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Soldiers accused of Eritrean sex offences offered STD test

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  • Soldiers accused of Eritrean sex offences offered STD test


    IRISH peacekeepers accused of hiring prostitutes in Eritrea, including a 15 year-old girl, have been offered tests for sexually transmitted diseases as nearly one-in-four street women in the capital Asmara are HIV-positive.

    Military police investigating the allegations that Irish peacekeepers paid for sex with local women have returned home after an initial fact-finding mission.

    It now appears as if the investigation will become one of the most complex, difficult and expensive in the history of the defence forces with immense cultural, communication and access difficulties in Africa and considerable legal difficulties at home.

    The Sunday Independent has learned that the investigation could run well into next year and that the defence forces personnel at the centre of the allegations have been offered medical screening for HIV infection.

    This is part of the defence forces "no questions asked" policy in relation to sexually transmitted diseases.

    In Eritrea a recent study by the local Department of Health found that 22 percent of prostitutes are HIV-positive.

    Though there is no compulsory testing in the defence forces, the facilities for testing are readily available, a defence forces spokesman said.

    All members of the defence forces who feel they may have put themselves in a high-risk situation in relation to sexually transmitted diseases have the option of tests.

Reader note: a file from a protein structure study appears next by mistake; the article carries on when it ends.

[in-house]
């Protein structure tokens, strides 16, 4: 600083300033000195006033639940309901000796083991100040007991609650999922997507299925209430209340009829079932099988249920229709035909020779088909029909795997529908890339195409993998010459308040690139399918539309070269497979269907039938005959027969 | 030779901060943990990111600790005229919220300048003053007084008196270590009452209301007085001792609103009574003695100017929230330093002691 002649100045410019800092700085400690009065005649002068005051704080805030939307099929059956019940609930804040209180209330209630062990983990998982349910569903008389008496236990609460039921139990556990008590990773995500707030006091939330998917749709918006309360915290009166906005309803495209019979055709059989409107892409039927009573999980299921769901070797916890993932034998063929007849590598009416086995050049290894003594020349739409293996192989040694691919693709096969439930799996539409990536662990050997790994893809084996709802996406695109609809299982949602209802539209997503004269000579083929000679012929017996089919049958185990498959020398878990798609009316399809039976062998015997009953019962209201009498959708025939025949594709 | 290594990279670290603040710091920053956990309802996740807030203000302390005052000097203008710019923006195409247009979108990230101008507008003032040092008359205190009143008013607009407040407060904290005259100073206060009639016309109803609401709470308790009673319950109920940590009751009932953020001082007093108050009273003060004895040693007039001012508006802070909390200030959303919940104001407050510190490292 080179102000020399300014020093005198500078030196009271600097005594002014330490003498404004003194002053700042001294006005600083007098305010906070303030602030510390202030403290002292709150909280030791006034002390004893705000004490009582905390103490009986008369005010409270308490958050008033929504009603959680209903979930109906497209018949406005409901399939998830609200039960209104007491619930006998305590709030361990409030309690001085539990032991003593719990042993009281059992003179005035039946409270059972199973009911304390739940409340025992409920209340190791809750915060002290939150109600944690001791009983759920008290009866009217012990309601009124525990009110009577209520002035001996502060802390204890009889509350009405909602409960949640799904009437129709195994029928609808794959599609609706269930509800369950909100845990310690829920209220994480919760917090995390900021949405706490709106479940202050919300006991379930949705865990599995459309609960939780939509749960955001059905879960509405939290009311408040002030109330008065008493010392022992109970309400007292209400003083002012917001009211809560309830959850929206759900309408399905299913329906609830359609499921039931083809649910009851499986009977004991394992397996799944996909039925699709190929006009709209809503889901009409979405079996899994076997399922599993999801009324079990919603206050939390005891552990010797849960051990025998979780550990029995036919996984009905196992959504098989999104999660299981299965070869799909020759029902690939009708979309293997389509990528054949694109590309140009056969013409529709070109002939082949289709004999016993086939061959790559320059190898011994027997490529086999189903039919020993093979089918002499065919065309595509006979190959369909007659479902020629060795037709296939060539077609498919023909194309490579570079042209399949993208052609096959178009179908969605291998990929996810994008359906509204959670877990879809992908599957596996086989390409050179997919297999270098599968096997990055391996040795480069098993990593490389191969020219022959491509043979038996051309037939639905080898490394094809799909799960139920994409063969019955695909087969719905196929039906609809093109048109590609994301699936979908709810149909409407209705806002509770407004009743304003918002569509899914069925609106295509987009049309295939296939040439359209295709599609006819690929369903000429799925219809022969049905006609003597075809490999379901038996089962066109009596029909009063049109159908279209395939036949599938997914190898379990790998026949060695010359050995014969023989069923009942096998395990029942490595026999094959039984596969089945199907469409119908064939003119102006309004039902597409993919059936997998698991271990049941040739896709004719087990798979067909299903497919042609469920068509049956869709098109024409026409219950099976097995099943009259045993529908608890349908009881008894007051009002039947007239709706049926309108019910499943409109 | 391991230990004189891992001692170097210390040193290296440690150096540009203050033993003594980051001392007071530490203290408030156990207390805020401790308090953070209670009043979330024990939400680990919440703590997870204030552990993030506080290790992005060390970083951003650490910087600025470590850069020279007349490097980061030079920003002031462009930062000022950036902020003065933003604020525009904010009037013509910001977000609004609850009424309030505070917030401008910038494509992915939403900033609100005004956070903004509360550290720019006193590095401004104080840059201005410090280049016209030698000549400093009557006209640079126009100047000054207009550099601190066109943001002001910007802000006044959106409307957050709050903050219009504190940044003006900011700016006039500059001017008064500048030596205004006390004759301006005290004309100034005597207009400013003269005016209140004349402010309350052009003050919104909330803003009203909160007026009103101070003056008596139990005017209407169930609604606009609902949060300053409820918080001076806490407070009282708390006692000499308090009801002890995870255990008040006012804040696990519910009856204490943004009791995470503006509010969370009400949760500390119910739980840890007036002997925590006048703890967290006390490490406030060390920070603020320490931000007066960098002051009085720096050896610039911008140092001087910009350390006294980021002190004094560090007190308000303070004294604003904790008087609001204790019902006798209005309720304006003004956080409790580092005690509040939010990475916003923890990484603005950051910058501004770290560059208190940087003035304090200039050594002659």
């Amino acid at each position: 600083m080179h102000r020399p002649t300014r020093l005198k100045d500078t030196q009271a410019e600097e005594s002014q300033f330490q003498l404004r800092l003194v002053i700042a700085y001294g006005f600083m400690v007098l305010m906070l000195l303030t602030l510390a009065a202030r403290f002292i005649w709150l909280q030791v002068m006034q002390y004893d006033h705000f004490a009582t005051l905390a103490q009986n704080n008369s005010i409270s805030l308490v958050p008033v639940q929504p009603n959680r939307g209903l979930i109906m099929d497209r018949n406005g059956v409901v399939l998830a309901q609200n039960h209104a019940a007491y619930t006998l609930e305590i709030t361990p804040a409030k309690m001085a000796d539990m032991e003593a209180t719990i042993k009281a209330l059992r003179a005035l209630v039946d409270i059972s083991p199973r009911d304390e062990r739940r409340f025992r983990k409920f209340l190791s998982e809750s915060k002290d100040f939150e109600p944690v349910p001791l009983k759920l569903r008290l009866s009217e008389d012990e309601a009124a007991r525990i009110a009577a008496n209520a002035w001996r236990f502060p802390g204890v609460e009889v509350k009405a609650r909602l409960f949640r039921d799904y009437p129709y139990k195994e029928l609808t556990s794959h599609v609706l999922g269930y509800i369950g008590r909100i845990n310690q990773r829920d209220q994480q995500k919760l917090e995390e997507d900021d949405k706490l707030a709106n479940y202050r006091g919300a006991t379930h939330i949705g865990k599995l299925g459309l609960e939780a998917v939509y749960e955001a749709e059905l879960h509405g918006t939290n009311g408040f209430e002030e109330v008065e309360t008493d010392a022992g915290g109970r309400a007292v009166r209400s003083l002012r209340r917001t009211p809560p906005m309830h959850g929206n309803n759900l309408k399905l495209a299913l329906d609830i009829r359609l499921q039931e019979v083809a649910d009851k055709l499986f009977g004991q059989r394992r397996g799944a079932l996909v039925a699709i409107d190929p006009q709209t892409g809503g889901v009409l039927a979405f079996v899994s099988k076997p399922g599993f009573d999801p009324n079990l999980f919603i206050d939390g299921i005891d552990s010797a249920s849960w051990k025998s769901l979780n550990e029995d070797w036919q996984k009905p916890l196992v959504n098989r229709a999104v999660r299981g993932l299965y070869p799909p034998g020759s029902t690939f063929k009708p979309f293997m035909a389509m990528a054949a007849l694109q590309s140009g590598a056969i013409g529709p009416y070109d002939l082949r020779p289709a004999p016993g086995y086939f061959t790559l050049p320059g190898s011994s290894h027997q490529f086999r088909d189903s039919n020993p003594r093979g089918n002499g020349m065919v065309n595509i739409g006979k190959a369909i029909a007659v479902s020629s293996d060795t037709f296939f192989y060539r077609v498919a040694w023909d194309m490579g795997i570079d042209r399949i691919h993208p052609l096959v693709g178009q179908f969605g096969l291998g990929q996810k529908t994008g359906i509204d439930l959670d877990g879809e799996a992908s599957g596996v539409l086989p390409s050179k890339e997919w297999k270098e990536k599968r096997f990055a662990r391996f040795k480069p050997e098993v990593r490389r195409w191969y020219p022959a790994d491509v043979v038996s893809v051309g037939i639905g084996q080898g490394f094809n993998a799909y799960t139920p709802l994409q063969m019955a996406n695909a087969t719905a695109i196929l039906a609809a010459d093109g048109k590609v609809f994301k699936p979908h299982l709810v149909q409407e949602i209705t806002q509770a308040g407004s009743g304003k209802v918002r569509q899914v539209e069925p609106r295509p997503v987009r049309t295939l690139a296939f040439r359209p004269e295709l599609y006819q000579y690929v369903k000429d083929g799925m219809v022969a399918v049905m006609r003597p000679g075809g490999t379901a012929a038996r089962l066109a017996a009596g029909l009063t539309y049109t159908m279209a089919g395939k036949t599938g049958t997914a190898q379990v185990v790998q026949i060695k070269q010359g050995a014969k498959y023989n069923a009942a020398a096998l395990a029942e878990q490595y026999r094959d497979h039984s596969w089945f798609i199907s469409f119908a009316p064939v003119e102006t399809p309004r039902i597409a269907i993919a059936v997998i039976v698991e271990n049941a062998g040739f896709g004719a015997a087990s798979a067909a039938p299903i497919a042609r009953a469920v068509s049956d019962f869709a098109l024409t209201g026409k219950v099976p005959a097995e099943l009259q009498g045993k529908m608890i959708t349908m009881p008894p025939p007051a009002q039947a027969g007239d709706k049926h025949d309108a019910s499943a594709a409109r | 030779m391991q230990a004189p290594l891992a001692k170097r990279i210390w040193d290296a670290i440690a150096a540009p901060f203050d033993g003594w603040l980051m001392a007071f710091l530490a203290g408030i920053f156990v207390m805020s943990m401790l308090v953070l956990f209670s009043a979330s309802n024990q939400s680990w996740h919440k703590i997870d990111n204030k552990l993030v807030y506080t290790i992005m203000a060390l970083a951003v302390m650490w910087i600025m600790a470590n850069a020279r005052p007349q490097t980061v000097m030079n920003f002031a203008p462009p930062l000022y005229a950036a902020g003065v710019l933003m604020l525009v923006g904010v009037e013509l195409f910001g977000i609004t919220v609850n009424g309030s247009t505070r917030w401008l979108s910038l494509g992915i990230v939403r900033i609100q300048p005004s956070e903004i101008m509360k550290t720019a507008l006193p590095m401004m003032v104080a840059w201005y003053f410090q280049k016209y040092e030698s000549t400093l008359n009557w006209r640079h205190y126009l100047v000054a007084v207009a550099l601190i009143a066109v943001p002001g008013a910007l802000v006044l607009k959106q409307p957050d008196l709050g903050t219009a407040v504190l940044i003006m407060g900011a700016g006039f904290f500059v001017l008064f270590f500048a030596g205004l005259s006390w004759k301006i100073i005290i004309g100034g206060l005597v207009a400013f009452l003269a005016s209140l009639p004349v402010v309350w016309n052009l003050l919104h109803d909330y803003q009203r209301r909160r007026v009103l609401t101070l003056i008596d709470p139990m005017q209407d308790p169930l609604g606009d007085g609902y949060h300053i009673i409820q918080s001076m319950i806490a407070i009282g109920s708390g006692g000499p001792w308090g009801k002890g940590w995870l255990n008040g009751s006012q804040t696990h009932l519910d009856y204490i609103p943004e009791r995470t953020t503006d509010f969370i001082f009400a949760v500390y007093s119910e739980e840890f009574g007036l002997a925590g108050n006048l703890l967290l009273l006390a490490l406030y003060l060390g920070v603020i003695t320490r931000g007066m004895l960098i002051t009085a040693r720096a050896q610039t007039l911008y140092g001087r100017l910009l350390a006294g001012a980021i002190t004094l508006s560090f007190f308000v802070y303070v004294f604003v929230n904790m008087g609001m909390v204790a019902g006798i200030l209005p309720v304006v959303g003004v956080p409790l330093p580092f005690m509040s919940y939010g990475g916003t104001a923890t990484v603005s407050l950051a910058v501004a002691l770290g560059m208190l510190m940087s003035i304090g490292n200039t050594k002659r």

Before travelling overseas for duties, all defence forces personnel are given an explicit information course on the risks associated with STDs. They are also issued with condoms.

    The military police and investigators who went to Eritrea have so far managed to compile a lengthy list of individuals they want to interview but no interviews have yet taken place.

    None of the allegations apply to any Irish soldier currently with the mission.

    "Now that the witness list has been compiled, it is now essential to establish some sort of local liaison including interpreters so investigating officers can speak to the women involved," an army spokesman added.

    The central allegation is that a number of local women in the Eritrean capital of Asmara claim to have accepted money from the Irish soldiers in return for sex.

    Over the past two years, Italian, Danish and Slovak peacekeepers have all been expelled in separate incidents for having sex with minors. If the allegations are proven - especially the claim that one of the "women" involved was 15 years old at the time - the seven soldiers under investigation face severe consequences up to court martial.

    None of the Irish soldiers were interviewed as part of the initial United Nations Mission in Ethiopia and Eritrea (UNMEE) investigation where the allegations were first made and none are still stationed there.

    "They have not been interviewed by Irish investigating officers either. The investigation is still at a very preliminary stage but it does look as though it will be extremely complex," the spokesman said.